Tobacco plants can be turned into living vaccine factories

Tobacco plants can be turned into living vaccine factories

Tobacco use may be responsible for thousands of deaths worldwide every year, but tobacco plants can act as a saviour for public health, scientists say.

Researchers at a US biotechnology startup have claimed they have transformed tobacco plants into living factories for making new vaccines and medical treatments.

They designed “SwiftVax” tobacco plants to act as quick, cheap biological factories for churning out bioengineered proteins needed for human or animal vaccines.

Faster vaccine manufacturing could allow the world to respond rapidly to future outbreaks of infectious diseases — a problem it faced while racing to stockpile vaccine during the H1N1 swine flu pandemic.

“Thousands of lives and millions of dollars were lost because current technologies for production were not able to provide vaccines fast enough,” said Lucas Arzola, a doctoral candidate at the University of California, Davis.

“The use of tobacco plants as biofactories of vaccines can provide a solution to this problem,” Arzola was quoted as saying by LiveScience.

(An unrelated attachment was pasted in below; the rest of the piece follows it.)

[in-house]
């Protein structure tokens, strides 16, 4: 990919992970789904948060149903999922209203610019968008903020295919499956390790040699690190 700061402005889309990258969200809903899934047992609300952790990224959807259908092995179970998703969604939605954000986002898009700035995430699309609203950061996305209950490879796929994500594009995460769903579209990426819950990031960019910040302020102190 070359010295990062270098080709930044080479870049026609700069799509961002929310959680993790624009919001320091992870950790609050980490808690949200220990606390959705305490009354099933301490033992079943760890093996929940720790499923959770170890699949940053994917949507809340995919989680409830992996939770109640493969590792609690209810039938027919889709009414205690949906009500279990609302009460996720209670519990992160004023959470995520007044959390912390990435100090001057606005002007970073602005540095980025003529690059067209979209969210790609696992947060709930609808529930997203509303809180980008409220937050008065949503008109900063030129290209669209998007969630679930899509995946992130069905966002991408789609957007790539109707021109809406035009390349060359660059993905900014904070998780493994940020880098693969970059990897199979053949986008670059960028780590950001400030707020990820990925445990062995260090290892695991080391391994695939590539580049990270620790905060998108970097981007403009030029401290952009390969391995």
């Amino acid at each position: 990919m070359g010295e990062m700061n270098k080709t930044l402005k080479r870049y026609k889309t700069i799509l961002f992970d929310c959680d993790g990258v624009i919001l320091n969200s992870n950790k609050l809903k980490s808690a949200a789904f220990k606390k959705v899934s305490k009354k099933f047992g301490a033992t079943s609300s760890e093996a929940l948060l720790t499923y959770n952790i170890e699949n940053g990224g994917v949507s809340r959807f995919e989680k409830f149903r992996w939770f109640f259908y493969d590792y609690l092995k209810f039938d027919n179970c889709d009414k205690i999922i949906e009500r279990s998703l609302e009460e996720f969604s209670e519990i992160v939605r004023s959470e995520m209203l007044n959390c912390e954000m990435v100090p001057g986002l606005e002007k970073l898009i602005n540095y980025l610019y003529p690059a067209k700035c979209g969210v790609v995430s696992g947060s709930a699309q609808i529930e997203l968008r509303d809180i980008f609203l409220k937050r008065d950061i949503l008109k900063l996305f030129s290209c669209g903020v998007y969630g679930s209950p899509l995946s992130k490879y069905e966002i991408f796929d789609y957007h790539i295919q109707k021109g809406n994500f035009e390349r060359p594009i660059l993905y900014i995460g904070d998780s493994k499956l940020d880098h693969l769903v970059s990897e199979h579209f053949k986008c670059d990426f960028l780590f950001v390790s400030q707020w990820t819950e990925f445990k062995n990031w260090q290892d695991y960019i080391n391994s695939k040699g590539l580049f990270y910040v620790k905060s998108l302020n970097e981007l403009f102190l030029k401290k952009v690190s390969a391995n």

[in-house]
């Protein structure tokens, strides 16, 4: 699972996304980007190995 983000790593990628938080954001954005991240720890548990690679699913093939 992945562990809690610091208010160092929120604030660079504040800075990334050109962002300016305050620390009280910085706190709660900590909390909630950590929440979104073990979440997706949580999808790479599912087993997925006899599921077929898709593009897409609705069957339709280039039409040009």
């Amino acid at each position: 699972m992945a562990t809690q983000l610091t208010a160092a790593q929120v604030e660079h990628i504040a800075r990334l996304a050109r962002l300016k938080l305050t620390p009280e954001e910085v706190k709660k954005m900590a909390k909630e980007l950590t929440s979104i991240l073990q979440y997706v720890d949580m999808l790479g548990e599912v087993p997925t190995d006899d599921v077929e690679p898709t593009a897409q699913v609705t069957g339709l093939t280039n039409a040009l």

Arzola’s biotechnology startup, called Inserogen, has already begun lining up bioengineered products made by the SwiftVax tobacco plants.

First, it’s creating a vaccine for the poultry illness called Newcastle disease — an infectious disease capable of rapidly spreading among chickens or other farm birds.

Second, a therapeutic protein called alpha-1 antitrypsin (AAT) could help human patients suffering from the genetic disorder known as AAT deficiency, because the missing protein typically protects the lungs and liver from damage.

Using the SwiftVax technology, Arzola hopes to make a variety of vaccines and proteins used in medical treatments. “The technology is easy to customise, and can be engineered to produce not only vaccines, but virtually any recombinant protein,” Arzola said.

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